Navigating Security Risk Management Frameworks Without Losing It!

Navigating Security Risk Management Frameworks Without Losing It!

In my roles over the last several years I constantly have to communicate and explain what the security department does for the organization and how we deliver risk management processes and risk-based security controls to all levels of the enterprise. A key factor to gain support for the program is to explain to executives and key stakeholders why we selected and implemented security and risk management frameworks at the organization.

After the pandemic hit in 2020 the world moved into a remote work environment and executives and boards became more engaged and interested in the security posture of organizations. Thus, I had to opportunity to update our key stakeholders and used this time to also help them understand what it is that we do and why we use frameworks to guide our priorities; communicate in business terms; and manage risk for the company. Coincidentally, in January of 2020, I had completed SANS MGT512: Security Leadership Essentials for Managers online with Frank Kim as the instructor. In the class, Frank used an analogy to restaurants to illustrate how the framework alphabet relates to each other at different levels. Inspired by Frank, I came up with an analogy that would align with common language that could be understood in a P&C Insurance firm to communicate what it is that we do with our stakeholders. I explained that our industry groups cybersecurity frameworks into three buckets which you can visualize in the image below with an overarching fourth bucket that governs the Enterprise Risk Management program and that you should seek to align the security program with. Below are these buckets and while I would mention certain frameworks in this article the list is not all inclusive. The framework buckets are:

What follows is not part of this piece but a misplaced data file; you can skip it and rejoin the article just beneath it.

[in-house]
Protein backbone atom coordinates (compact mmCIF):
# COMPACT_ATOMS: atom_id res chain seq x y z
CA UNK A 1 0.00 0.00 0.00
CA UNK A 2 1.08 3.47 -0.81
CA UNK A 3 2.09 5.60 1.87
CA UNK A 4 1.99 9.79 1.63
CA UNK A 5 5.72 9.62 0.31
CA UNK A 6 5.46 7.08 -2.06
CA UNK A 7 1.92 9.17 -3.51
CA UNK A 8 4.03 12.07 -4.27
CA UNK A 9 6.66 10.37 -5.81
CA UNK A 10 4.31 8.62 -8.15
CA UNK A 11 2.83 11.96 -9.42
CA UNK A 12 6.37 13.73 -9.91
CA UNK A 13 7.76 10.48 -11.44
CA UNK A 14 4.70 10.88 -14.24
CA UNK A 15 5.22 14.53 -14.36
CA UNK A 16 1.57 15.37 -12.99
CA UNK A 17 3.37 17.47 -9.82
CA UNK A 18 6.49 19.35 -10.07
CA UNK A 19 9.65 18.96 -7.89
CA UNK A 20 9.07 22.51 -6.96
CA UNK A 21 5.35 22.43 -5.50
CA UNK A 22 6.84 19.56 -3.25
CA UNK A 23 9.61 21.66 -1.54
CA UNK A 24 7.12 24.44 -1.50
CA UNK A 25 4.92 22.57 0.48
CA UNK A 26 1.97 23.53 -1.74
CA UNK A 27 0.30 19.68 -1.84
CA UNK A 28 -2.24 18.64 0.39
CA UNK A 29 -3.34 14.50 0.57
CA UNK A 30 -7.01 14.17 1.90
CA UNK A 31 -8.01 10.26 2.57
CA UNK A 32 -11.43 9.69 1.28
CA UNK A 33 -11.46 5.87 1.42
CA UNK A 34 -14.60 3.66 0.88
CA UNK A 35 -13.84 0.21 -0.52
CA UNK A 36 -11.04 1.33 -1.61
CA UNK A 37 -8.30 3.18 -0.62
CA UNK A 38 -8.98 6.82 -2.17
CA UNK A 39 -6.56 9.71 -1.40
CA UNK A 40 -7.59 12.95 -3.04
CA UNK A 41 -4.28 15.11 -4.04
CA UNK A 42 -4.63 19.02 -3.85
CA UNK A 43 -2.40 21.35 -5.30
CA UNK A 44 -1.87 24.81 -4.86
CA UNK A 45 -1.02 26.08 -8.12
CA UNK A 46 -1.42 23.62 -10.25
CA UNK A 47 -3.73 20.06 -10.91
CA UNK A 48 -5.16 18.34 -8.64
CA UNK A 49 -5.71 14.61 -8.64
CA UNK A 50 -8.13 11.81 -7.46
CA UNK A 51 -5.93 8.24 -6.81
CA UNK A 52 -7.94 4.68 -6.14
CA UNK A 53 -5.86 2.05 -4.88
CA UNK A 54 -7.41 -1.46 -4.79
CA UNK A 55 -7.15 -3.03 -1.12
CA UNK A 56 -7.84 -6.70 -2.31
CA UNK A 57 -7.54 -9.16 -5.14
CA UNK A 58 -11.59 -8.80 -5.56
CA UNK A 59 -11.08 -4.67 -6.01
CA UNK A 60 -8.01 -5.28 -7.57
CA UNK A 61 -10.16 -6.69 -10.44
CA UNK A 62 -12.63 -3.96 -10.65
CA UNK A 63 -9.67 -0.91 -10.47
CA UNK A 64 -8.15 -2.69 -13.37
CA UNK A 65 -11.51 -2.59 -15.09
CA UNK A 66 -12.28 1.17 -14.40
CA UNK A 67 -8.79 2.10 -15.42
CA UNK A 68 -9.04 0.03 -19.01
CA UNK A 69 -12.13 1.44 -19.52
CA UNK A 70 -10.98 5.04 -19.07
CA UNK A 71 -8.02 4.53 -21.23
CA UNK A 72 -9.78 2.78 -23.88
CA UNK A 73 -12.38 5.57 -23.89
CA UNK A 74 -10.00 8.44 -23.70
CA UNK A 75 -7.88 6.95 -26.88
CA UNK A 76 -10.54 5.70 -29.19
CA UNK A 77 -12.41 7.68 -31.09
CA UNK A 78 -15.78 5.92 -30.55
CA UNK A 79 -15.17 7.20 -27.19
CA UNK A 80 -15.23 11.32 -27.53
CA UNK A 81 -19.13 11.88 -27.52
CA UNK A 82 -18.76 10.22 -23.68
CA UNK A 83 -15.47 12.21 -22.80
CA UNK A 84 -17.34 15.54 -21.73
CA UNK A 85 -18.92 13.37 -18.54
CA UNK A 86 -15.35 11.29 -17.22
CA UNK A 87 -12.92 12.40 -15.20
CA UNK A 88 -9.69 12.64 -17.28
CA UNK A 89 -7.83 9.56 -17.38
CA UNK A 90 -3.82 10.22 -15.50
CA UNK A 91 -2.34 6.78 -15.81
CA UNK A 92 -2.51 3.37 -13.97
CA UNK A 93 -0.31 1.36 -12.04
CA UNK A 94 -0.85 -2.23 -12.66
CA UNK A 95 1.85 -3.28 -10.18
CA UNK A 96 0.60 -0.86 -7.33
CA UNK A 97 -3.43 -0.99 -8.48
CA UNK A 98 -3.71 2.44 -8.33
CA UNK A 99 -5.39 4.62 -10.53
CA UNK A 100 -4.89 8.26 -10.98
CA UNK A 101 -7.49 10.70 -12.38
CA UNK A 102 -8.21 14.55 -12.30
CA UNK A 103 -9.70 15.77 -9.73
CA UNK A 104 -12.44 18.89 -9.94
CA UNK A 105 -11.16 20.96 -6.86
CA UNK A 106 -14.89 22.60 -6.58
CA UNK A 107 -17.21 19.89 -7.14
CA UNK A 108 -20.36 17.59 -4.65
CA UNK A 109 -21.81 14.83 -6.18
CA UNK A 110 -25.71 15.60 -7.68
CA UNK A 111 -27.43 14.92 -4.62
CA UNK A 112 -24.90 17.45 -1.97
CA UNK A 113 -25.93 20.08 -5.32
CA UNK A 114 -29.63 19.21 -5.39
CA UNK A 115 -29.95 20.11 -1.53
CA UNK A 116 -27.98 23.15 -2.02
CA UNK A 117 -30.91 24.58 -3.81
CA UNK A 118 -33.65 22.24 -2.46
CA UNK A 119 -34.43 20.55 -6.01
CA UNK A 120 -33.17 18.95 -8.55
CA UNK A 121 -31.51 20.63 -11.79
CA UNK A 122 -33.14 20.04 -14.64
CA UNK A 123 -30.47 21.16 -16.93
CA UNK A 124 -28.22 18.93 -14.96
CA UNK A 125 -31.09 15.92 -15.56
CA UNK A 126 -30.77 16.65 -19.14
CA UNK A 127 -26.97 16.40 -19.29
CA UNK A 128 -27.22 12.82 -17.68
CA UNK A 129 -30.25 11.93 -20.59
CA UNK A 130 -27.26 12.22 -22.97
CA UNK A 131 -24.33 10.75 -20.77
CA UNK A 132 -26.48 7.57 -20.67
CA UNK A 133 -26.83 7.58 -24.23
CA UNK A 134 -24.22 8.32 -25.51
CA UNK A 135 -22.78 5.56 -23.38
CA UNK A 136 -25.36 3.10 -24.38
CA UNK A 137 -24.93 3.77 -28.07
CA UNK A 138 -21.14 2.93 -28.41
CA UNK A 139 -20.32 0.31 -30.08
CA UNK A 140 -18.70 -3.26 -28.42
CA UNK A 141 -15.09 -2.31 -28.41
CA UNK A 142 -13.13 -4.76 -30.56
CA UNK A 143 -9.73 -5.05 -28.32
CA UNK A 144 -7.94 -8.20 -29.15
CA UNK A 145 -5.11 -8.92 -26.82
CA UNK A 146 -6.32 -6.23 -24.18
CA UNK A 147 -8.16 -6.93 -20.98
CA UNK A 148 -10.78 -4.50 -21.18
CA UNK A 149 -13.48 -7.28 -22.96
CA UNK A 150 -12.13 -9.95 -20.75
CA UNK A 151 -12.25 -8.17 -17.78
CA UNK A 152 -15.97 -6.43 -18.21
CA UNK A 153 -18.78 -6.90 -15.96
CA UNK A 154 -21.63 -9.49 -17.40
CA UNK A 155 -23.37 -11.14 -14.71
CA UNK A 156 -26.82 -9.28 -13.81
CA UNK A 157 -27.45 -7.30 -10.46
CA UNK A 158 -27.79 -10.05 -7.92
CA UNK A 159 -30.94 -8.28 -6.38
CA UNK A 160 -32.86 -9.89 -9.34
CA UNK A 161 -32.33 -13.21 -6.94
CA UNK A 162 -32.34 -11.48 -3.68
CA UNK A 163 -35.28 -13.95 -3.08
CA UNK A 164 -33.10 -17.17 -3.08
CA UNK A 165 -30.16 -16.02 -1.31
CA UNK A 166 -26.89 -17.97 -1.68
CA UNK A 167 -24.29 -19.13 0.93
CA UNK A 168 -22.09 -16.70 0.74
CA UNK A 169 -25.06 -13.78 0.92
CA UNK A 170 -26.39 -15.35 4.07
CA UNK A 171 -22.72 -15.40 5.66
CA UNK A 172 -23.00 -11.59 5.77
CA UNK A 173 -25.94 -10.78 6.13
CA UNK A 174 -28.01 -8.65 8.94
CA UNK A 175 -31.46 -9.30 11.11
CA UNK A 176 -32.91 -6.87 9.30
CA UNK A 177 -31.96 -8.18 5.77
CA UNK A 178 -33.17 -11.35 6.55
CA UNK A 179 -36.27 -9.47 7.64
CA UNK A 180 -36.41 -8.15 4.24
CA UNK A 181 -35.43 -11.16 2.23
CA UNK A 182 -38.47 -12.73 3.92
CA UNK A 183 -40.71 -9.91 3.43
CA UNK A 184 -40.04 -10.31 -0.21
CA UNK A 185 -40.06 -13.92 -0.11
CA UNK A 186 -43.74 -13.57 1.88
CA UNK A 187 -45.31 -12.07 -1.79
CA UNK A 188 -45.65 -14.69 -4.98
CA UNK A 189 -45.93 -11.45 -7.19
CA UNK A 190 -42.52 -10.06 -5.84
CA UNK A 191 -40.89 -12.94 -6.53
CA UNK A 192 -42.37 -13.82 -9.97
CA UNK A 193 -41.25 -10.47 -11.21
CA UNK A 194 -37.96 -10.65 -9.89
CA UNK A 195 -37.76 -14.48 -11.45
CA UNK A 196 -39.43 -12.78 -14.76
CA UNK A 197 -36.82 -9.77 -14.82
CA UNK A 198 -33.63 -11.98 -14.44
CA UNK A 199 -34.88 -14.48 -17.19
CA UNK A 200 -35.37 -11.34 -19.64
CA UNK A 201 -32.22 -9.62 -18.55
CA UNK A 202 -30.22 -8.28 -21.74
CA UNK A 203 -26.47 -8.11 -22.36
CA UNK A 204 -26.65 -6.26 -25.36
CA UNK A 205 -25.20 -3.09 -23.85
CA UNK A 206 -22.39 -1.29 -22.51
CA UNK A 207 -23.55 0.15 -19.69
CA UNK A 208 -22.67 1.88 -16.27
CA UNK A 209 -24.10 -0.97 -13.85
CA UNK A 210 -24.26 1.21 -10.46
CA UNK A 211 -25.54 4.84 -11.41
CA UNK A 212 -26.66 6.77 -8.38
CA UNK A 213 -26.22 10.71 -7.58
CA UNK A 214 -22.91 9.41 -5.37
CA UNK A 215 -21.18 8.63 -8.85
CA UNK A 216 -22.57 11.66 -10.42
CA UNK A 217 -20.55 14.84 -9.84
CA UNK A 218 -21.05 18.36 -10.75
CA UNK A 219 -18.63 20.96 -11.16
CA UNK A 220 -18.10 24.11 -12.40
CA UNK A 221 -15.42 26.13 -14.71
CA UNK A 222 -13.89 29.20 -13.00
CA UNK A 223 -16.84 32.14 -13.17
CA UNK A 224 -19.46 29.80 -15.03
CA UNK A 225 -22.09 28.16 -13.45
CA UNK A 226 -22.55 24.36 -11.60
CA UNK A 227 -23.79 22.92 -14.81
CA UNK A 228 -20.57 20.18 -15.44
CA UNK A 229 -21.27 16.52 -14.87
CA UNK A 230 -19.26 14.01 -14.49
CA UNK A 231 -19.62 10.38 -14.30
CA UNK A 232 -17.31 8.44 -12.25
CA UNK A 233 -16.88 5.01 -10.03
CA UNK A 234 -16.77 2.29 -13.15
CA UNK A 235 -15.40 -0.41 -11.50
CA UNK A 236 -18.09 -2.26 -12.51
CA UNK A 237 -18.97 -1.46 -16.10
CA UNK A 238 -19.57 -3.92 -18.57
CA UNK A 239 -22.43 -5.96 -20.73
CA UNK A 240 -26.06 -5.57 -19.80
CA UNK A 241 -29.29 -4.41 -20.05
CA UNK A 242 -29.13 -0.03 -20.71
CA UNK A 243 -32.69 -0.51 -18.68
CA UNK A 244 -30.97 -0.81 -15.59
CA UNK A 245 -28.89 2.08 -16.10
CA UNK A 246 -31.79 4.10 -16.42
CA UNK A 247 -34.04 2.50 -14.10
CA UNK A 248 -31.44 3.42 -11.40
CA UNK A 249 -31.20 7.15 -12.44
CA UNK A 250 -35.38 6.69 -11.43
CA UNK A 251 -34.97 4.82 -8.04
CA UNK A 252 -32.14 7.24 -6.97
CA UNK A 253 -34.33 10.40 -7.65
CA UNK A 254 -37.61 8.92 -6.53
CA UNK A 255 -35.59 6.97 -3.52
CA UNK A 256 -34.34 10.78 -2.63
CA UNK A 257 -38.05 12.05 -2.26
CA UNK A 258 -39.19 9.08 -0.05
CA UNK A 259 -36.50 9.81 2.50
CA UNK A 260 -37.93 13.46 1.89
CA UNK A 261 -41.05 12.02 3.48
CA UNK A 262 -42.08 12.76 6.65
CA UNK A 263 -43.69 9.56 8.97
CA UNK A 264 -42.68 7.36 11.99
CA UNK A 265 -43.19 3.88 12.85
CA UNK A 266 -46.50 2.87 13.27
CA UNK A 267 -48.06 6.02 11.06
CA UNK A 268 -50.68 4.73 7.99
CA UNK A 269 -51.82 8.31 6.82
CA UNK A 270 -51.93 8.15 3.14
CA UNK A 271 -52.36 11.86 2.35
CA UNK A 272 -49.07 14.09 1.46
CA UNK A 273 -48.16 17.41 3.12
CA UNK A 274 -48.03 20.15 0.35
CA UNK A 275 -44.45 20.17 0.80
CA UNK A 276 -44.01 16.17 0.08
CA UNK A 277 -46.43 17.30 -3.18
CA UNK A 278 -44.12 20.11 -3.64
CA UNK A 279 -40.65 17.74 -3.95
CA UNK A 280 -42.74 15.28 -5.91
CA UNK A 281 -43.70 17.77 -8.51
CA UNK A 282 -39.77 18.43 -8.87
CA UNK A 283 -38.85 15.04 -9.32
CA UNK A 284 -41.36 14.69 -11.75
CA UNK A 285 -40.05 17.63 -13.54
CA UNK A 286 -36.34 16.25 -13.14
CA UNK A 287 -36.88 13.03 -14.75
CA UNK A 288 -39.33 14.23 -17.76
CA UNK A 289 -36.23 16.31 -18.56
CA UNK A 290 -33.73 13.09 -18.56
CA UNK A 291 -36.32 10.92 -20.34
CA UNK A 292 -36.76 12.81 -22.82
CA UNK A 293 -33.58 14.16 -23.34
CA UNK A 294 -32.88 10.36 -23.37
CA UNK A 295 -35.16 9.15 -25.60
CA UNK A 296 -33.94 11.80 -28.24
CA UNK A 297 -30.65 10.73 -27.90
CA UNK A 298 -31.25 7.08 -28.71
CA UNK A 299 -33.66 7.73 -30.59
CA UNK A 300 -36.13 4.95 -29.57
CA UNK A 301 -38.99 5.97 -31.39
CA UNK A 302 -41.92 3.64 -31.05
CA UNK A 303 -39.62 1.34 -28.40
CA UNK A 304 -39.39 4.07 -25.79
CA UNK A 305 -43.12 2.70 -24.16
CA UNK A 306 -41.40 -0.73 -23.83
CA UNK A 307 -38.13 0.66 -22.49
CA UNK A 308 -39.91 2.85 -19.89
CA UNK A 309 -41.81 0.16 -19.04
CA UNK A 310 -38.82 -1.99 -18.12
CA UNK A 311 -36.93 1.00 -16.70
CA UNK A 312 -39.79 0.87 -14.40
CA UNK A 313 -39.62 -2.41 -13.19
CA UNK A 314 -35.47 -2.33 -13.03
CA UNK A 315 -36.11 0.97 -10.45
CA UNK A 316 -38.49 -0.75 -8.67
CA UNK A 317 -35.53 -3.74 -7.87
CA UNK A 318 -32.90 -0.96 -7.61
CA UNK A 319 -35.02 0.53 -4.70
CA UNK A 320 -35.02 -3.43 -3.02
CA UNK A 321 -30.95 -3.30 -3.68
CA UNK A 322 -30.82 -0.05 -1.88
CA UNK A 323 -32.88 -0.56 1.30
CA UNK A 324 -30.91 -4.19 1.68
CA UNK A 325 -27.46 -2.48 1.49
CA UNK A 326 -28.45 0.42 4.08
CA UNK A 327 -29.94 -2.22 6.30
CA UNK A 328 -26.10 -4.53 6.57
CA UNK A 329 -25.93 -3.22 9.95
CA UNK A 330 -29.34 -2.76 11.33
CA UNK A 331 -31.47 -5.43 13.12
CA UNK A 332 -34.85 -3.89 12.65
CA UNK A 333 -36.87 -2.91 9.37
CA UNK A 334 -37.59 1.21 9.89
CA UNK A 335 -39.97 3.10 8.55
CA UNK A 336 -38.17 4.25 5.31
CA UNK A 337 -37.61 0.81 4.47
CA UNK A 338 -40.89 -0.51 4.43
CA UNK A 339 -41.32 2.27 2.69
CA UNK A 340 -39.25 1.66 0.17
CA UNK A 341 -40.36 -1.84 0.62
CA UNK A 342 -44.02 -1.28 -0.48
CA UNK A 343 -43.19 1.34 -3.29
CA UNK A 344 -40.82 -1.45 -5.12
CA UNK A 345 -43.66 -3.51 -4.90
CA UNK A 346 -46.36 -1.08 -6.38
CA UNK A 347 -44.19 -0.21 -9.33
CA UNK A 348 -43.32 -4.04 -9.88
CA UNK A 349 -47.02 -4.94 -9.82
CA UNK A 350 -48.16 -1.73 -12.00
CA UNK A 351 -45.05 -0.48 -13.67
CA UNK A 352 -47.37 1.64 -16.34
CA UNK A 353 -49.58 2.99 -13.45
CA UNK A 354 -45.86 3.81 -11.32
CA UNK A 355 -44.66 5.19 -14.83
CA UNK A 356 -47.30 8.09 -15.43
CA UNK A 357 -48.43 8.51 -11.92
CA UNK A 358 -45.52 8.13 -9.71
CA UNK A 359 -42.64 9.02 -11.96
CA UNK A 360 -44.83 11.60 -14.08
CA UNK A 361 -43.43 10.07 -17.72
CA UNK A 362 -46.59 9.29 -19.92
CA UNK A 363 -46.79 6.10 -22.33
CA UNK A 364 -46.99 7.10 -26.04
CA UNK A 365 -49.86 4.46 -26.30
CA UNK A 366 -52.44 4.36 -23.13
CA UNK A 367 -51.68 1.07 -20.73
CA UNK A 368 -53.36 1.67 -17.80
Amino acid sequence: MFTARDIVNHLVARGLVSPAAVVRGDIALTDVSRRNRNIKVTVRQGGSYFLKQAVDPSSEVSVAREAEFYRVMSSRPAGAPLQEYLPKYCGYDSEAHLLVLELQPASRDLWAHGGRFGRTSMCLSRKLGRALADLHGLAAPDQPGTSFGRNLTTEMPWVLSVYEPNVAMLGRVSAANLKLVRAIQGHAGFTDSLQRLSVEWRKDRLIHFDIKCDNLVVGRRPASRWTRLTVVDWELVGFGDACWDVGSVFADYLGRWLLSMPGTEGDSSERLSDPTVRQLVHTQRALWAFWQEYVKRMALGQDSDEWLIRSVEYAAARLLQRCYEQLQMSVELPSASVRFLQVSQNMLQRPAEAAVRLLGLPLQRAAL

1. Security Control Frameworks
  2. Security Program Frameworks
  3. Security Risk Management Frameworks
  4. Enterprise Risk and Control Management Framework
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1) Security Control Frameworks

Let’s start at the bottom of the image with Security Controls Framework. Imagine you are a construction company. If you wanted to build a house, you’d start with a solid inventory of materials and tools that we need to build the structure. These materials and tools are universally known and proven and standard across the industry (wood, nails, drills, hammers, etc.). Similarly, the security controls you can implement are described in various control frameworks. There are many well-known and established framework such as the CIS 20 Security Controls developed by the Center for Internet Security (CIS) which defines the “Top 20” controls that have been shown to mitigate many of the most common and impactful security attacks. However, it is important to note that the term “Top 20 Controls” could be misleading and you need to help your stakeholders understand that these 20 controls are major categories of controls with more than 200 control sub-categories that you need to evaluate against your organization’s culture, resources and business requirements. To help with guidance and prioritization CIS groups the controls into three buckets: